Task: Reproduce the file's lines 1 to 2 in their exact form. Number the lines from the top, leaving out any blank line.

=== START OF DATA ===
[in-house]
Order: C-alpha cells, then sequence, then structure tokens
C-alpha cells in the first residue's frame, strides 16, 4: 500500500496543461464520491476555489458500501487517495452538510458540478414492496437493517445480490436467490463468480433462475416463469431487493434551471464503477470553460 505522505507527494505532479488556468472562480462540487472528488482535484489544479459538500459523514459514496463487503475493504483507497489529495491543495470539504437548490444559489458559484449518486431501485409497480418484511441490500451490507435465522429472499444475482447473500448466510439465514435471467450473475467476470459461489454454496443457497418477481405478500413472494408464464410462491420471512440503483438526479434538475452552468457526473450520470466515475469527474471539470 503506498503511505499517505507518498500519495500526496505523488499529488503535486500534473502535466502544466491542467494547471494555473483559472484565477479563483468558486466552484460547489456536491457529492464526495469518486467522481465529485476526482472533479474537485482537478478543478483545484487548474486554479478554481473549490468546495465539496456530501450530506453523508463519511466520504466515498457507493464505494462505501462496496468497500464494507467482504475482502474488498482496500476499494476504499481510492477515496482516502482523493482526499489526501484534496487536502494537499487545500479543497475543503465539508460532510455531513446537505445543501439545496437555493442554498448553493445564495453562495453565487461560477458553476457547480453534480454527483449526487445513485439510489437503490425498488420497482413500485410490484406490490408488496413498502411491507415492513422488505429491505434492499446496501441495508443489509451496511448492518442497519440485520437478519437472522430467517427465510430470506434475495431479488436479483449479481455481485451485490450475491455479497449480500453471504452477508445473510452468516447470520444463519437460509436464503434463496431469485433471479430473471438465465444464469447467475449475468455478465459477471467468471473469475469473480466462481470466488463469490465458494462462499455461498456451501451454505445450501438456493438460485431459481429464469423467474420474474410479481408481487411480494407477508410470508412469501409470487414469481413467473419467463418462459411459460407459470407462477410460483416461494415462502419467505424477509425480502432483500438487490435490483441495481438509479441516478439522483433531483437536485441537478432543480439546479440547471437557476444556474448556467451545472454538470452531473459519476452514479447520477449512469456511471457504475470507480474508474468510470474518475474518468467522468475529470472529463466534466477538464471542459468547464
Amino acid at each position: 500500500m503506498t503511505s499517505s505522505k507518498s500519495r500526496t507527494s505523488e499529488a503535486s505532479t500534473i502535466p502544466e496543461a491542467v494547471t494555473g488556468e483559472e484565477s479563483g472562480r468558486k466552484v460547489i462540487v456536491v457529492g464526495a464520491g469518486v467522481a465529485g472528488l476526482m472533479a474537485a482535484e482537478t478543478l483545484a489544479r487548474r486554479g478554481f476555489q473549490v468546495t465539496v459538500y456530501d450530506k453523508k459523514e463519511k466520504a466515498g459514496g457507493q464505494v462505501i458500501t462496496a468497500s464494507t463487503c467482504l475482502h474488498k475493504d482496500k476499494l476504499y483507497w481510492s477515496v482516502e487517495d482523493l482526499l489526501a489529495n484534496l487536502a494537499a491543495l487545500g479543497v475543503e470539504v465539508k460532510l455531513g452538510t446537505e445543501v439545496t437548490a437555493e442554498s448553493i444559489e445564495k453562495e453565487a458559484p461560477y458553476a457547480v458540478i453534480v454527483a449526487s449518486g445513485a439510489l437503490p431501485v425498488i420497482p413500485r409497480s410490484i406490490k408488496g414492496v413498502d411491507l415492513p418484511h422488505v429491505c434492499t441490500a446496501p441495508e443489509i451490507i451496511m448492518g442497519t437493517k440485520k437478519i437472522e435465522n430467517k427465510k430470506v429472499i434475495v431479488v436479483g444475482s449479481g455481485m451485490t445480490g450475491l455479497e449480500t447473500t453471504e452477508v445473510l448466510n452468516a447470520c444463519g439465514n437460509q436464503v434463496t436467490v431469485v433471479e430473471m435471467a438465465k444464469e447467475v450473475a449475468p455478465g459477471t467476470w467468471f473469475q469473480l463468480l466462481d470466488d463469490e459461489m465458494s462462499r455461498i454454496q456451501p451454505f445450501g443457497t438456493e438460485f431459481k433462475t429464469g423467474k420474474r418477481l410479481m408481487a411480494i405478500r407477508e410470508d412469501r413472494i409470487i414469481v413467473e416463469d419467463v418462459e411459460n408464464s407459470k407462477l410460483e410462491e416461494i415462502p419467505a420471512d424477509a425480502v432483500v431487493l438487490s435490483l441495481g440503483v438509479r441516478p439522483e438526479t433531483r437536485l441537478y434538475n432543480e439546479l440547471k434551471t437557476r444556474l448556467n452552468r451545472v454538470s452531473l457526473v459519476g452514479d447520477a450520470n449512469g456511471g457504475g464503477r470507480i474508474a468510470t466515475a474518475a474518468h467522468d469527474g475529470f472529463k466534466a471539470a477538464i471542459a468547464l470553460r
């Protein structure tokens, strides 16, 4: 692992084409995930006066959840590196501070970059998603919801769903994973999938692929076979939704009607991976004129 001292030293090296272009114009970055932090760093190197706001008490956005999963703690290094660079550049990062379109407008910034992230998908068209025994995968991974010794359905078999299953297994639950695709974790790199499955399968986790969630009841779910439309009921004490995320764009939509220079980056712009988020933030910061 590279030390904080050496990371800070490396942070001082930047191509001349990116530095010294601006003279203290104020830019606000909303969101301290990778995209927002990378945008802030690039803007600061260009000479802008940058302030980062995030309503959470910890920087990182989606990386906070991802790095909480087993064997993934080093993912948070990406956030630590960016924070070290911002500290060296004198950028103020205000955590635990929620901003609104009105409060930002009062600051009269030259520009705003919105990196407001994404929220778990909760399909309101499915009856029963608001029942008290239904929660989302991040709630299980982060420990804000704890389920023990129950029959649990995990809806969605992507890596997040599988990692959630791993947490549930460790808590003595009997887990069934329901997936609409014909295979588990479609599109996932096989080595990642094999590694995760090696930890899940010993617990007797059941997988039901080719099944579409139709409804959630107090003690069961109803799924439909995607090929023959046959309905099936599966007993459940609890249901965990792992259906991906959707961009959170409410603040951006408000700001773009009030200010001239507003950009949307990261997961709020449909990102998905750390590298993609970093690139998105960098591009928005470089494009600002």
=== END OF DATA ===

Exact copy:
[in-house]
Order: C-alpha cells, then sequence, then structure tokens